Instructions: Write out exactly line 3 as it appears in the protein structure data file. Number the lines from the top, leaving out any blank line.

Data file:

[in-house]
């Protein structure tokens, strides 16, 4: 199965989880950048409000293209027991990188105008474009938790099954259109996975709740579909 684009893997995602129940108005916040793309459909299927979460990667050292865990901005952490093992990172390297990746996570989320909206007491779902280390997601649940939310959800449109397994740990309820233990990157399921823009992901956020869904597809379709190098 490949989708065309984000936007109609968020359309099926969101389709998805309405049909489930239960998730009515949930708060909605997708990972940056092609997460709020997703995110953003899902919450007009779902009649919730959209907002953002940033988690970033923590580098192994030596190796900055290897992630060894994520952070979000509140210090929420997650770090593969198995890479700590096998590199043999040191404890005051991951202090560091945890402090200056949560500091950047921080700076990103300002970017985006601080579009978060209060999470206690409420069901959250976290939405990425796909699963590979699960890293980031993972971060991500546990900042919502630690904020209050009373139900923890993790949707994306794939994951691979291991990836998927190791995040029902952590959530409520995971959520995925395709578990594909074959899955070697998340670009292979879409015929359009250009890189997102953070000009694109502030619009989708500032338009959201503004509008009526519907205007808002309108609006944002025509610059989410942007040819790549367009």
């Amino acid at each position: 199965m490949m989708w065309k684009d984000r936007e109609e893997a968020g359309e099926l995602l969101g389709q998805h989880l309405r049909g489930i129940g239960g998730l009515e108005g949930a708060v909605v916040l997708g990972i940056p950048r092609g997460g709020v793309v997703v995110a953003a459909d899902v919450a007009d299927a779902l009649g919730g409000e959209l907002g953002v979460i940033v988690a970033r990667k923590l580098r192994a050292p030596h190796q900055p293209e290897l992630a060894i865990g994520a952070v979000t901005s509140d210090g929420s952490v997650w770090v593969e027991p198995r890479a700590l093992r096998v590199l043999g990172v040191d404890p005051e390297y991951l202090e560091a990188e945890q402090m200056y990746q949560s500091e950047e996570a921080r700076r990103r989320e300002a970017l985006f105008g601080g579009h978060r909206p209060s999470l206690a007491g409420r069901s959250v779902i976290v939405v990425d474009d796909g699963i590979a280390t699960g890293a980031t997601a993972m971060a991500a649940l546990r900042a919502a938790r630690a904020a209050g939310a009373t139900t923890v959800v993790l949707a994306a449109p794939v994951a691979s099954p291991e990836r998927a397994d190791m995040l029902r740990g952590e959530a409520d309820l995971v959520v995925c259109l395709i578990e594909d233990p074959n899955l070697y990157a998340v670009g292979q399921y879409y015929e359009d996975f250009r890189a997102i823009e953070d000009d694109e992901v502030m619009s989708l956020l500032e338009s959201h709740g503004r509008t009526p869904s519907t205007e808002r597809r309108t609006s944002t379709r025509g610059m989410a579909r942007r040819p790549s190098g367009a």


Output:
């Amino acid at each position: 199965m490949m989708w065309k684009d984000r936007e109609e893997a968020g359309e099926l995602l969101g389709q998805h989880l309405r049909g489930i129940g239960g998730l009515e108005g949930a708060v909605v916040l997708g990972i940056p950048r092609g997460g709020v793309v997703v995110a953003a459909d899902v919450a007009d299927a779902l009649g919730g409000e959209l907002g953002v979460i940033v988690a970033r990667k923590l580098r192994a050292p030596h190796q900055p293209e290897l992630a060894i865990g994520a952070v979000t901005s509140d210090g929420s952490v997650w770090v593969e027991p198995r890479a700590l093992r096998v590199l043999g990172v040191d404890p005051e390297y991951l202090e560091a990188e945890q402090m200056y990746q949560s500091e950047e996570a921080r700076r990103r989320e300002a970017l985006f105008g601080g579009h978060r909206p209060s999470l206690a007491g409420r069901s959250v779902i976290v939405v990425d474009d796909g699963i590979a280390t699960g890293a980031t997601a993972m971060a991500a649940l546990r900042a919502a938790r630690a904020a209050g939310a009373t139900t923890v959800v993790l949707a994306a449109p794939v994951a691979s099954p291991e990836r998927a397994d190791m995040l029902r740990g952590e959530a409520d309820l995971v959520v995925c259109l395709i578990e594909d233990p074959n899955l070697y990157a998340v670009g292979q399921y879409y015929e359009d996975f250009r890189a997102i823009e953070d000009d694109e992901v502030m619009s989708l956020l500032e338009s959201h709740g503004r509008t009526p869904s519907t205007e808002r597809r309108t609006s944002t379709r025509g610059m989410a579909r942007r040819p790549s190098g367009a």